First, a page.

It had taken about 15 years of continuous underbrush removal to get the trees to a state of enjoyment when crashing down through in the darkness of night. Fifteen years of fall and summer trips, 15 years of use. And now a wonderful “trail" to follow that I could almost do with my eyes closed - which is good as regardless of your flashlight or the moon above, there is no way to prevent 50% of the turns to be done by feel - and why the choice of evening is so important. The snow must be right, my mind must be empty enough, the gods generous enough to nullify the snow dragons. Tonight was such a night.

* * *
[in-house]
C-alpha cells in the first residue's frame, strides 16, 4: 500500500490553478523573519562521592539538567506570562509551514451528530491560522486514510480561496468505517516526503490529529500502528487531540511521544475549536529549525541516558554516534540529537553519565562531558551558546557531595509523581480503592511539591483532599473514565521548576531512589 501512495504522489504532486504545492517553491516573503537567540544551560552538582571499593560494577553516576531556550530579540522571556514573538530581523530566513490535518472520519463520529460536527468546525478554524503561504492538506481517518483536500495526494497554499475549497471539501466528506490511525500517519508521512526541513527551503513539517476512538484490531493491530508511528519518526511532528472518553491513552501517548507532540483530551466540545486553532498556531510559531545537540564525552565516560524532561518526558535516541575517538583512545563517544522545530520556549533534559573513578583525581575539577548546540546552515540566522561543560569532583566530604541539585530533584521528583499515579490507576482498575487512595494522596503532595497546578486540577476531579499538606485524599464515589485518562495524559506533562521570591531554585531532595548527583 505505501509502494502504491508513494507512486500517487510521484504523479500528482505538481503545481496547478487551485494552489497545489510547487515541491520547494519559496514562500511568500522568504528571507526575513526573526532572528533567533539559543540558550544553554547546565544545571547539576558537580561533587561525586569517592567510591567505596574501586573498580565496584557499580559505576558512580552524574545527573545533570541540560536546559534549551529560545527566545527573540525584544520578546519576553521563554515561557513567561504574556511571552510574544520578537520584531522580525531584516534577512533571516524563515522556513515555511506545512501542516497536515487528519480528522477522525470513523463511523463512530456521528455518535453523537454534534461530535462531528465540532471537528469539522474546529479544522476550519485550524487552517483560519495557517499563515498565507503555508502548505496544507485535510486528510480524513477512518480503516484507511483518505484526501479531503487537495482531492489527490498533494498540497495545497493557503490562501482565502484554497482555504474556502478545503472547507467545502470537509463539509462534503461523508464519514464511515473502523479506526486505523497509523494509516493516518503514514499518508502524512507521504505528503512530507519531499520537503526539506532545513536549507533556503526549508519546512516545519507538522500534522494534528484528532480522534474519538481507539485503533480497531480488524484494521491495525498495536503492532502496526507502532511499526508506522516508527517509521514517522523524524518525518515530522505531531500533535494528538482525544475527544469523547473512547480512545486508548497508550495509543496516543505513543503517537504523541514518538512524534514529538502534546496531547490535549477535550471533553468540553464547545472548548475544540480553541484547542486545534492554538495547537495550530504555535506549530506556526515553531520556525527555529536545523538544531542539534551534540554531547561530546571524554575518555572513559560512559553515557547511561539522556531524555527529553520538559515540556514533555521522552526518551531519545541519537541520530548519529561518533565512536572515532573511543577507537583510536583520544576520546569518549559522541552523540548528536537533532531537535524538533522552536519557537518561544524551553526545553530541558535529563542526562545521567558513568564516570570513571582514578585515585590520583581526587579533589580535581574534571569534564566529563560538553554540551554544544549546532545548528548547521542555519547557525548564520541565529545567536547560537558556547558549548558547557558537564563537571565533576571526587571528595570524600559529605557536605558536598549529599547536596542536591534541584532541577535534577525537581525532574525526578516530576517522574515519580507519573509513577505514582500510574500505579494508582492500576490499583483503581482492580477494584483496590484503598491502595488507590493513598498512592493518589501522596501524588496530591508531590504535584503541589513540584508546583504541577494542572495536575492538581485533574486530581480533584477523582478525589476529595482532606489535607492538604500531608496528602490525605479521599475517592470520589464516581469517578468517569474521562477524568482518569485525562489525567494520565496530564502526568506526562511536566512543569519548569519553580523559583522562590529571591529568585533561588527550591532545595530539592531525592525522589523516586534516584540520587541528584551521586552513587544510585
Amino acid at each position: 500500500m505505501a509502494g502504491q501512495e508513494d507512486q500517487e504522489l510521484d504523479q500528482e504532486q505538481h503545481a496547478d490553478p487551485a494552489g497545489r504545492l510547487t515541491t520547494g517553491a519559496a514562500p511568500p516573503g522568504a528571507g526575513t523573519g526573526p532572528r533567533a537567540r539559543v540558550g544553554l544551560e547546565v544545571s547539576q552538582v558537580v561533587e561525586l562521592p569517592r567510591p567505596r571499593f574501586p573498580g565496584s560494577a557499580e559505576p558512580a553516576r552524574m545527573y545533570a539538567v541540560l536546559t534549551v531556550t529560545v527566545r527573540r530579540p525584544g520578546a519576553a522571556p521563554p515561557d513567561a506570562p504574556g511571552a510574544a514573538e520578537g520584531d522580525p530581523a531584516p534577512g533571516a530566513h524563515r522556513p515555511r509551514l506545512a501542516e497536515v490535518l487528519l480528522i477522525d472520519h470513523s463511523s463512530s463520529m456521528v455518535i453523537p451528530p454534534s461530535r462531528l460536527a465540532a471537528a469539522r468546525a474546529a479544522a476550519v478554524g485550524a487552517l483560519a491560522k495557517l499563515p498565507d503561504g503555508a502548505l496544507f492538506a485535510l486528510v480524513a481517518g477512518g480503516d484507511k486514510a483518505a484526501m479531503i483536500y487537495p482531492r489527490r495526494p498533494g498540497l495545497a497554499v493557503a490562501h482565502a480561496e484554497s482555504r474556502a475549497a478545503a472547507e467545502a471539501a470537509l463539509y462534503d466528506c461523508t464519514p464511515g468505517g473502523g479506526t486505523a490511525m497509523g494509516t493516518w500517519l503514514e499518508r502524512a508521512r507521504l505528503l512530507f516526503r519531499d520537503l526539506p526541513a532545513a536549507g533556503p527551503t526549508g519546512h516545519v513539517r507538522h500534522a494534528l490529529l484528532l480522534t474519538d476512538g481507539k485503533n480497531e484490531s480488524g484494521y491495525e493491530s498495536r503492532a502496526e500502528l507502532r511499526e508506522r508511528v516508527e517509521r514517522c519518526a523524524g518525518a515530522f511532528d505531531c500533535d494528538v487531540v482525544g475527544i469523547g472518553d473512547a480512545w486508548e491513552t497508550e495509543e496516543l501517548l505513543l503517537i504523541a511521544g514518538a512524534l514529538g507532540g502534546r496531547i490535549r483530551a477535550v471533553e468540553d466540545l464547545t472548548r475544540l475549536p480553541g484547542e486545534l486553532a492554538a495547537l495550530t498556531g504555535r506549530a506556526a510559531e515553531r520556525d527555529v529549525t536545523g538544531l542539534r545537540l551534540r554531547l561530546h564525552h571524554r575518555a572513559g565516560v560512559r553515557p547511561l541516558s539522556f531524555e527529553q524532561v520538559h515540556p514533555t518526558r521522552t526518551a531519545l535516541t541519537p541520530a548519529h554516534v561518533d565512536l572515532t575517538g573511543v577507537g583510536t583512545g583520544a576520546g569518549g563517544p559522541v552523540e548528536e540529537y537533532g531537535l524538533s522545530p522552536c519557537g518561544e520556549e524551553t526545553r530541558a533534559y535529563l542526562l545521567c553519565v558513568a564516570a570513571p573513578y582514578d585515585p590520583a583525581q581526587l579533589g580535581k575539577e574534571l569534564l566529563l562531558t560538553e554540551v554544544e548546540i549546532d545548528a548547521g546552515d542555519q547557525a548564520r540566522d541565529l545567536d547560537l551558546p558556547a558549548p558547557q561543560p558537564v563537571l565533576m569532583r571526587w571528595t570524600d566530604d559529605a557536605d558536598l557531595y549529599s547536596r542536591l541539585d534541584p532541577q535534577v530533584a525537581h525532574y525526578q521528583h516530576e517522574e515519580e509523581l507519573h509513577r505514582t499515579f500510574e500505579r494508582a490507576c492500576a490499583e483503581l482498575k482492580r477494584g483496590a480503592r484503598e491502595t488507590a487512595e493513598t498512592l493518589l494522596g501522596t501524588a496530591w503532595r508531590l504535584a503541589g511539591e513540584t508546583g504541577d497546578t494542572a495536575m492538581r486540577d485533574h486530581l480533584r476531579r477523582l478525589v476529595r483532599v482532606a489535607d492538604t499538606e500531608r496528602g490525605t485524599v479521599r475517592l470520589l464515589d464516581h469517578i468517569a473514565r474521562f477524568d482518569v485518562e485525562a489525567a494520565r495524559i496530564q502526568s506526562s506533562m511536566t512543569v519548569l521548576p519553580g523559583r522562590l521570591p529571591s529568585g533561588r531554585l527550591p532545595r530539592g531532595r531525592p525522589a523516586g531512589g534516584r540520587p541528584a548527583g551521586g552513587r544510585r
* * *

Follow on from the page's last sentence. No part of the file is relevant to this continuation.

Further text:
It was an interesting progression, witness to the growth in our lovely sport, the way The Dead Tree run was now being used. The easy goes first to the masses, the harder stuff, the not so obvious, well, that stuff goes to the creatives, the contrarians. Like me. The Dead Tree run reflected this fact of human nature. The way the trail worked, Lower Dead Tree was wide open, an abandoned ski trail, obvious from satellite if one wanted to look. This section had been skied during the day, the 6-8” of powder just enough to allow a float above the hard packed old layers but shallow enough to feel, especially on this quasi-ski trail. I was glad of the skin track - and laughed to think of the “don’t snowshoe on the skin track!” banter I would create if there were skiers or “split boarders” about. They are my favorite, split boarders. “You should get a split board, so much better than 'slo-shoes'!" As if the 33 years, yes, thirty three years (!) of snowboarding hadn’t taught me the powerful tool that is a snowshoe. Back in 1984 when I got my first snowboard, you couldn't snowboard at many ski areas - except for Jay Peak and Stowe of course! The “Enlightened”, another reason why those places are near and dear to my heart - so we needed snowshoes to get most of our turns. A split board? Now if I wanted to go skiing, I would have brought my skis, right? Why fuck up my snowboard and have to buy all new stuff when my solid was just that - solid. Perhaps you don’t know how to ski? But I digress…and rant, and these are the conversations of nuance that drive me crazy when others are about…and why the silence of the night is so refreshing. No Know-It-Alls.